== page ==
Prometheus Global Media

Prometheus Global Media was a New York City-based B2B media company. The company was formed in December 2009, when Nielsen Company sold its entertainment and media division to a private equity-backed group led by Pluribus Capital Management and Guggenheim Partners. Guggenheim acquired Pluribus's stake in the company in January 2013, giving it full ownership under the division of Guggenheim Digital Media; the company owned and operated a number of major entertainment industry trade publications and their associated digital properties, including Adweek, Billboard, Film Journal International, The Hollywood Reporter. On December 17, 2015, it was announced that Guggenheim would spin out its media properties to a group led by former executive Todd Boehly, known as Eldridge Industries. On December 10, 2009, the Nielsen Company announced that it would sell its Business Media division, which included brands such as Adweek and The Hollywood Reporter, to a new company known as e5 Global Media. Two Nielsen properties, Editor & Publisher, Kirkus Reviews, were not included in the sale, were to be shut down.

Editor & Publisher would instead be sold to the Duncan McIntosh Company, Kirkus Reviews would be sold to Herbert Simon. The company's first CEO was Richard Beckman an executive and publisher at Condé Nast and Fairchild Publications, former publisher of magazines GQ and Vogue. Beckman's career suffered a setback in 1999 following "some inappropriate behavior" resulting in injuries to Vogue's West Coast advertising director Carol Matthews, while Beckman was Matthews' publisher at Condé Nast. Beckman's first major move was a re-launch of The Hollywood Reporter; the new format was meant to compete against up-and-coming blogs focusing on industry news, such as Deadline Hollywood and TheWrap, along with its then-struggling rival Variety. The changes had a significant impact on the publication's performance: by 2013, ad sales were up more than 50%, while traffic to the magazine's website had grown by 800%. In October 2010, the company was renamed Prometheus Global Media. In late 2011, Prometheus went through a number of cost-cutting measures.

In August 2011, Backstage was sold to a group of investors led by John Amato in a transaction funded by Guggenheim, the following month, Prometheus laid off the staff responsible for the Hollywood Creative Directory and announced it had sold the publication. In January 2013, Guggenheim Partners acquired the stake in Prometheus owned by Pluribus Capital, giving it full ownership. In April 2013, Guggenheim re-acquired Backstage and made its CEO John Amato president of the Billboard Group—a new group consisting of Billboard and Sonicbids. In a January 2014 restructuring, Levinsohn was shifted to a business development role and no longer directly manages the Prometheus properties. Additionally, the company was split into two operating groups; the remaining properties, consisting of Adweek and Film Expo Group, are led by Jeff Wilbur. On May 29, 2014, Prometheus announced it would acquire the publishing assets of Mediabistro—a network of websites focusing on various aspects of the mass media industry—which includes the media job listing site Mediabistro and its network of blogs such as AgencySpy, FishbowlNY, Lost Remote and TVNewser—for $8 million.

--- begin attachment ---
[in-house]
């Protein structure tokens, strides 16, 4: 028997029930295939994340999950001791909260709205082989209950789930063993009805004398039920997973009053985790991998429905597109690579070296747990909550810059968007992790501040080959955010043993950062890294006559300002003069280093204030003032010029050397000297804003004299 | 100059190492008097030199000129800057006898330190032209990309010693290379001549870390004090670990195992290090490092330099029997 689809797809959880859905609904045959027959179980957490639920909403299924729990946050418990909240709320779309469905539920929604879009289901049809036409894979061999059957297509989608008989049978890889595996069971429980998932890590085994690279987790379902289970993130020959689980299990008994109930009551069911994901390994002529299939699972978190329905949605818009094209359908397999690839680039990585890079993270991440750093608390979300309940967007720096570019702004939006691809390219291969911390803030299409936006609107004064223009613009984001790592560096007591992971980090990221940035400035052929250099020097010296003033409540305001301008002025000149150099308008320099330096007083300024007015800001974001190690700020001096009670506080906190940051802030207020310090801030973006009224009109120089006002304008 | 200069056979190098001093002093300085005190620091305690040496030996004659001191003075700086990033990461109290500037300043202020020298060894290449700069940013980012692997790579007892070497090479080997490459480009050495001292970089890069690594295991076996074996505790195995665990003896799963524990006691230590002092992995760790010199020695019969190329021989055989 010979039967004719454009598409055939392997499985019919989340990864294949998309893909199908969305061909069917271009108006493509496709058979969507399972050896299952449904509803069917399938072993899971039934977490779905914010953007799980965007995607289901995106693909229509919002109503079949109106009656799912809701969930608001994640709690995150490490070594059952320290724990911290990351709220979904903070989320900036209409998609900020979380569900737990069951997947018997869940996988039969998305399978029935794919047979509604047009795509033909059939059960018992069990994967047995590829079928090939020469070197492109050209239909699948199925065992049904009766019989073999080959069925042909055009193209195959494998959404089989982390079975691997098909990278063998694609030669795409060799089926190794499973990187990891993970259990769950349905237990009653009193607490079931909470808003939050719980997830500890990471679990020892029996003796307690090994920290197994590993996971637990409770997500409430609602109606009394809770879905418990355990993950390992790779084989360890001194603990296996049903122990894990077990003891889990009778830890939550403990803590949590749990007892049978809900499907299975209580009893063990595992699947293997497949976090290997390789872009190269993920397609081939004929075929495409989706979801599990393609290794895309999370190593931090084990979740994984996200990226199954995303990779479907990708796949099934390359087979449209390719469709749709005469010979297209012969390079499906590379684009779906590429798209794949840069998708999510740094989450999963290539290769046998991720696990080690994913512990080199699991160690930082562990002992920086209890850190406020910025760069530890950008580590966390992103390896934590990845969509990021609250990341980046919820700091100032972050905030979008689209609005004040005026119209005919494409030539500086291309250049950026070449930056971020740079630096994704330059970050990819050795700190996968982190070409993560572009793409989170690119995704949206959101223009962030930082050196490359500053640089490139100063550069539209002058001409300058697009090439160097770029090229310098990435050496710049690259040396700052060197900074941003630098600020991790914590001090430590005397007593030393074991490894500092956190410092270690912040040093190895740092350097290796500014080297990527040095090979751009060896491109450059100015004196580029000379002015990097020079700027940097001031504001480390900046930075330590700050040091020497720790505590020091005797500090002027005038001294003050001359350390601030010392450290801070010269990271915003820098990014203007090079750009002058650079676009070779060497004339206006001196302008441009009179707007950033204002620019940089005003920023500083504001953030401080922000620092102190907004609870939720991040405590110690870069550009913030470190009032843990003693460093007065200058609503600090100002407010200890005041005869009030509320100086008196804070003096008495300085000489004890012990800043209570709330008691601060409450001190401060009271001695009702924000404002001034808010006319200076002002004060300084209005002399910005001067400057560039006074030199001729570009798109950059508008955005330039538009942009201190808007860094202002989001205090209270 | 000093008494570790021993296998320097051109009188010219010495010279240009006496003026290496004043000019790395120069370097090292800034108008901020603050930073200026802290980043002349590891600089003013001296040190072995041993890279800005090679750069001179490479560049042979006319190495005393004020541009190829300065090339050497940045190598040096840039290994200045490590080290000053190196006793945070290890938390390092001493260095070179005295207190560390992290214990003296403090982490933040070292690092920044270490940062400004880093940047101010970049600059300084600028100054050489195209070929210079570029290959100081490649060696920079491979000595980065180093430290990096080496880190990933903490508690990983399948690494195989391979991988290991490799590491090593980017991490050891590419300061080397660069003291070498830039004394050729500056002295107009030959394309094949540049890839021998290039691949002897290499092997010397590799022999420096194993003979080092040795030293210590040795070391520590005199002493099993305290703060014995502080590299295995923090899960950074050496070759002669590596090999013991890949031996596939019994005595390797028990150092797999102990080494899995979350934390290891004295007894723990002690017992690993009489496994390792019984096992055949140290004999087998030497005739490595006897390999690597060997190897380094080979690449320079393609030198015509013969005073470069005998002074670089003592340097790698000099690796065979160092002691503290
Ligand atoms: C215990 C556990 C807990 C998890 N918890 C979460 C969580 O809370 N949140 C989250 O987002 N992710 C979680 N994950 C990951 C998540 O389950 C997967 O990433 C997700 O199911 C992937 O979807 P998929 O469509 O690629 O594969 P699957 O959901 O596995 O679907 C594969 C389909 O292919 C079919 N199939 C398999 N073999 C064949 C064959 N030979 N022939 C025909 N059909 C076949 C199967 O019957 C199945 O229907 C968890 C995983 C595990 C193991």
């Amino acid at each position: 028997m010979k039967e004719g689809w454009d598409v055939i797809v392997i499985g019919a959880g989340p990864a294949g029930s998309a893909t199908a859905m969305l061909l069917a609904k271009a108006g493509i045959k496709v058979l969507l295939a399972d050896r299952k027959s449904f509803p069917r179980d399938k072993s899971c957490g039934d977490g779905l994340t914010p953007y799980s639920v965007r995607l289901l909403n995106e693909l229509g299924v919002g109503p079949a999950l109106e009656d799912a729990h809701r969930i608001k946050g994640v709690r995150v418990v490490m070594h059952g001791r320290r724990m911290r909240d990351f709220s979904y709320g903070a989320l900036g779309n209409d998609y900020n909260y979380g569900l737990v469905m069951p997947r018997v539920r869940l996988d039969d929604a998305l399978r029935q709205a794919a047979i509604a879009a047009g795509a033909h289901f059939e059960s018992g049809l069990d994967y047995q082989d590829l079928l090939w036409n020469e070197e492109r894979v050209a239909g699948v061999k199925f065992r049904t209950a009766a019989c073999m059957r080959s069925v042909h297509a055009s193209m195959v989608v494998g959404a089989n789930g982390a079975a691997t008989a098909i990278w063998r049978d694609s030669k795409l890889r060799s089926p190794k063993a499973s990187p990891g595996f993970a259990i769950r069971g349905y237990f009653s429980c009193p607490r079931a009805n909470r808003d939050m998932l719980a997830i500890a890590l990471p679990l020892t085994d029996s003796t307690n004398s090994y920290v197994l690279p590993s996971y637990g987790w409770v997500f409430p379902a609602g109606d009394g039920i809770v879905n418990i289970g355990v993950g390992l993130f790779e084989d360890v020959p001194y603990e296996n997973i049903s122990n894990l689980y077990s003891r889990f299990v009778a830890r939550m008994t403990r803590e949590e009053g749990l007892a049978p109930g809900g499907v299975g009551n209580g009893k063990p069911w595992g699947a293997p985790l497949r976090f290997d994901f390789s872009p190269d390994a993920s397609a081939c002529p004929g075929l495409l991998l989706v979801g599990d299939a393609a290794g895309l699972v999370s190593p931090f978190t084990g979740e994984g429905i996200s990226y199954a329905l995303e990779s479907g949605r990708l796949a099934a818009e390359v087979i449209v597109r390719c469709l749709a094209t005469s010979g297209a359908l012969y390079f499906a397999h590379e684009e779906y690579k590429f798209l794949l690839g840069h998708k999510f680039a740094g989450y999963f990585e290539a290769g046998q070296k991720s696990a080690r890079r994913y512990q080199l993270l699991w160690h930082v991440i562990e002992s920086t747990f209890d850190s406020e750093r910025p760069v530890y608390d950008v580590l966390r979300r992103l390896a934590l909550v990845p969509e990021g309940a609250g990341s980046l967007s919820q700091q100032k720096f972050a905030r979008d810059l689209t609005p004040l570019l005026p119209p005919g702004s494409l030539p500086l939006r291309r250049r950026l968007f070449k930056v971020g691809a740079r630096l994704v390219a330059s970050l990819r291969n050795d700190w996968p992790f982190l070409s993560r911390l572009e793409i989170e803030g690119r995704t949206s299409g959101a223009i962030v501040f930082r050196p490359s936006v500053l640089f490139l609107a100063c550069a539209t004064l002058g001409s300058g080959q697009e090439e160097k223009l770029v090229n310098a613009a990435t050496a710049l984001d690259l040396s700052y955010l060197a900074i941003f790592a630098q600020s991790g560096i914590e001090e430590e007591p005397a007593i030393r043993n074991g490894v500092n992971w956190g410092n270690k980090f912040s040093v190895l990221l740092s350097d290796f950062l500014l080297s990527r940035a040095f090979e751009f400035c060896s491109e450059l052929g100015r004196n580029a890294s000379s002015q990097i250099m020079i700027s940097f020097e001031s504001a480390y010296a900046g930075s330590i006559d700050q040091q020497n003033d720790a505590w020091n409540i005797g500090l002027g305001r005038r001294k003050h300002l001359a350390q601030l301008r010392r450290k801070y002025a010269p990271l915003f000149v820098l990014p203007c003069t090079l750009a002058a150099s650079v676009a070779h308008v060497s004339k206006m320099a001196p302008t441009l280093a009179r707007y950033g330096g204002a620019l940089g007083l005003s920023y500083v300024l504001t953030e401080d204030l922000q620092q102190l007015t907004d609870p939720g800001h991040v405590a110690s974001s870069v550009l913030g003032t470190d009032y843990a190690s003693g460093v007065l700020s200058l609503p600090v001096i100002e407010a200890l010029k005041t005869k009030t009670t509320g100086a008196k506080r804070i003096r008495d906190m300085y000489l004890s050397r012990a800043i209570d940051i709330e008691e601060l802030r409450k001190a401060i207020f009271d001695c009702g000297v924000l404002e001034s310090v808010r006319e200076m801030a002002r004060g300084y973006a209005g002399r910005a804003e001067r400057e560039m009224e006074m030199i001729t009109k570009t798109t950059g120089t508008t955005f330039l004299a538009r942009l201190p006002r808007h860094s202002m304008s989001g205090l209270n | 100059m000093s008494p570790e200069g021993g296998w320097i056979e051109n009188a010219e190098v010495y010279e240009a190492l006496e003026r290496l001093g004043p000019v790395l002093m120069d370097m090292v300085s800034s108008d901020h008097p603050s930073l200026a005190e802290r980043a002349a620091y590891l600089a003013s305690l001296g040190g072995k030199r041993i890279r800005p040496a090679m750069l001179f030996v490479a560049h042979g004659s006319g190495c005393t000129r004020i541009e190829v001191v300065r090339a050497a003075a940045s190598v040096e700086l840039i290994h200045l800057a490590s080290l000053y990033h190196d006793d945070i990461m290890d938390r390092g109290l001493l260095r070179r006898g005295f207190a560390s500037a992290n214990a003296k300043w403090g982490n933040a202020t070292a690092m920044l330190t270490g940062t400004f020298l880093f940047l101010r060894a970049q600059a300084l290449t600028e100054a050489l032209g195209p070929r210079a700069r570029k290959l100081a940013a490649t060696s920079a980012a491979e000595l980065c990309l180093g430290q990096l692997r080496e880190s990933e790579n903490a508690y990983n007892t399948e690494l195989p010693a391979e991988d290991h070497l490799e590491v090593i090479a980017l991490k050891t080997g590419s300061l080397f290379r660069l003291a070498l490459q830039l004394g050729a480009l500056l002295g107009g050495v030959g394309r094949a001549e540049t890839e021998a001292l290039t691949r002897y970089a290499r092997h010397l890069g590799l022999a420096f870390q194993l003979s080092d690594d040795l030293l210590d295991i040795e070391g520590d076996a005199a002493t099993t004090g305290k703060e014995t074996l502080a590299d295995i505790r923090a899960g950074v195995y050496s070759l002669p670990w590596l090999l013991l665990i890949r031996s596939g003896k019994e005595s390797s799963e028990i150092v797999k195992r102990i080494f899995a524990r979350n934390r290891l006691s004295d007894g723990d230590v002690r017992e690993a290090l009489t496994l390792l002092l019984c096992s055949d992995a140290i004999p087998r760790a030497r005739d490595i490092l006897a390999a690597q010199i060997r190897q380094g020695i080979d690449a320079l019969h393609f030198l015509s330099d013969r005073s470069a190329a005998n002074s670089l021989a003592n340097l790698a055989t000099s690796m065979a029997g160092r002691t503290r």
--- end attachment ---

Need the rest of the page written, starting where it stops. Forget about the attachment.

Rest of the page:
The acquisition did not include Mediabistro's expo business, which were retained under the name Mecklermedia. On January 13, 2015, Adweek and Film Expo Group were merged into Mediabistro to form a new Prometheus subsidiary, Mediabistro Holdings. At the same time, its blogs were re-launched under the new "Adweek Blog Network" banner, all of Mediabistro's social media-oriented blogs were merged into SocialTimes. In March 2015, Guggenheim Partners reported that its president Todd Boehly was exploring the possibility of forming his own company. A representative stated that such a company would "likely be harmonious with Guggenheim since Todd's role for some time has been strategic and transaction-oriented, rather than working in or managing any of our day-to-day businesses." On December 17, 2015, in response to losses across Guggenheim Partners, the company announced that it would spin out its media properties to a group led by Boehly, including the Hollywood Reporter-Billboard Media Group and Dick Clark Productions, all under their existing leadership.

The resultant company is known as Eldridge Industries. Penske Media Corporation Official website

Shooting at the 2011 Pan American Games – Men's skeet

The men's skeet shooting event at the 2011 Pan American Games was on October 21 and 22 at the Jalisco Hunting Club in Guadalajara. The defending Pan American Games champion is Vincent Hancock of the United States; the event consisted of two rounds: a qualifier and a final. In the qualifier, each shooter fired 5 sets of 25 shots in skeet shooting; the top 6 shooters in the qualifying round moved on to the final round. There, they fired one additional round of 25; the total score from all 150 shots was used to determine final ranking. Ties are broken using a shoot-off. All times are Central Standard Time; the existing world and Pan American Games records were. 28 athletes from 16 countries competed